Original problem submitted by /u/jnazario to /r/dailyprogrammer.

Almost every programmer is familiar with the factorial (n!) of a number, which is, of course, the product of the series from n to 1. An interesting aspect of the factorial operations is that it is also the number of permutations of a set of n objects.

Let’s look at the subfactorial, which is defined as the derangement of a set of n objects, or a permutation of the elements of a set such that no element will appear in its original position. We’re going to denote it as !n, but note that there is no standard notation agreed upon for the subfactorial function.

Some basic definitions:

  • !1 -> 0 because you always have {1}, meaning 1 is always in it’s position.
  • !2 -> 1 because you have {2,1}.
  • !3 -> 2 because you have {2,3,1} and {3,1,2}.

And so forth.

One equation for solving for subfactorials is

!n = n! / e

The challenge? Write a subfactorial program. Given an input n, we need to calculate the correct value for n. Assuming we’re given inputs as one integer per line as the original problem states, the solution is below:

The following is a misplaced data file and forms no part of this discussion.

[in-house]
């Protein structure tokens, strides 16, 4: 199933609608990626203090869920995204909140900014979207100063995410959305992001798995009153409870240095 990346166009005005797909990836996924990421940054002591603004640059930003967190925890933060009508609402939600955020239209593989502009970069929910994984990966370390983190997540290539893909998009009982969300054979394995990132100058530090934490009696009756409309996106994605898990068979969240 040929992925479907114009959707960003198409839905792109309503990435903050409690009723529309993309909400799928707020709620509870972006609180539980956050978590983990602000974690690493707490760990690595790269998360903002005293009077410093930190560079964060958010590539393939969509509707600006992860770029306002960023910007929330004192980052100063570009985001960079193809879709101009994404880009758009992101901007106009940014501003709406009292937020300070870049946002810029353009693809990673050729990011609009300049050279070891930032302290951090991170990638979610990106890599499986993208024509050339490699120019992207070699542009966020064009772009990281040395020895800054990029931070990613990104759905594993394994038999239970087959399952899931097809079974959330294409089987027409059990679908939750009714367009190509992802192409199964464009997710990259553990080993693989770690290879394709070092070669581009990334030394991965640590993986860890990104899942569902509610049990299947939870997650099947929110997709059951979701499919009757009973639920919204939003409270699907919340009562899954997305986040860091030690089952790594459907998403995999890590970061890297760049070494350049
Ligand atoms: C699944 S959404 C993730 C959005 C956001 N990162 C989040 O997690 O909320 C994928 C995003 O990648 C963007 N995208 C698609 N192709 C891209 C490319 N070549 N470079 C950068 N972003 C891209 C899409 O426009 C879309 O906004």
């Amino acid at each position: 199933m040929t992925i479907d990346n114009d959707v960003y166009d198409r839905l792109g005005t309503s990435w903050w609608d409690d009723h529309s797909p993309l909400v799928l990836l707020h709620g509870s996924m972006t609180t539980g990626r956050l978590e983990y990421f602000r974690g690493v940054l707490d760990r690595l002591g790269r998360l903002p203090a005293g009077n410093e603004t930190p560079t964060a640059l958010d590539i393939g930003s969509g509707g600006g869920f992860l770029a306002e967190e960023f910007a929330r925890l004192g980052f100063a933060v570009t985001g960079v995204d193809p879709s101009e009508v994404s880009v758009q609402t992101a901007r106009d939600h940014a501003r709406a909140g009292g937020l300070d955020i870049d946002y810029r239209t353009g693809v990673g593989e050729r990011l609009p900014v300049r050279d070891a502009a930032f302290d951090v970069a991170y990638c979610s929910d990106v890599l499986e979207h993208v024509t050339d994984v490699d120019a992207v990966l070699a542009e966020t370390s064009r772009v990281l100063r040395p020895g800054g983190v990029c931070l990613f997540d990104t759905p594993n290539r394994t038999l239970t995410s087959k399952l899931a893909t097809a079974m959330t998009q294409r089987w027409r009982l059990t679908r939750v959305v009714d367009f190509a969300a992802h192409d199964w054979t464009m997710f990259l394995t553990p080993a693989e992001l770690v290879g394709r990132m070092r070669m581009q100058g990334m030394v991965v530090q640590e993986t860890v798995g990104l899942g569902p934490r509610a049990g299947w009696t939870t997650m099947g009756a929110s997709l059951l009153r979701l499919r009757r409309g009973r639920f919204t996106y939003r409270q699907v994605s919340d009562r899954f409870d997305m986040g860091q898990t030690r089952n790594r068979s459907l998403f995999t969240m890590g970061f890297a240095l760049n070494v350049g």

static int subfactorial(int n)
    return (int)Math.Round(factorial(n) / Math.E);

static int factorial(int n)
    return n == 0 ? 1 : n * factorial(n - 1);

This is a very simple solution. It uses recursion in the factorial function, and uses the factorial function within the subfactorial function to fit our definition stated above.

The factorial function will return an int based on whether or not the int received is 0. If the int n received is 0, it will return 1, otherwise, it will call itself via recursion to multiply the n passed in by the factorial of (n-1). This makes sense, after all, n! = 123* … * (n-2)*(n-1) * (n).

Once our factorial function finds the factorial of a number n,our subfactorial function will take that number, divide it by e, and return the result, leaving us with the subfactorial.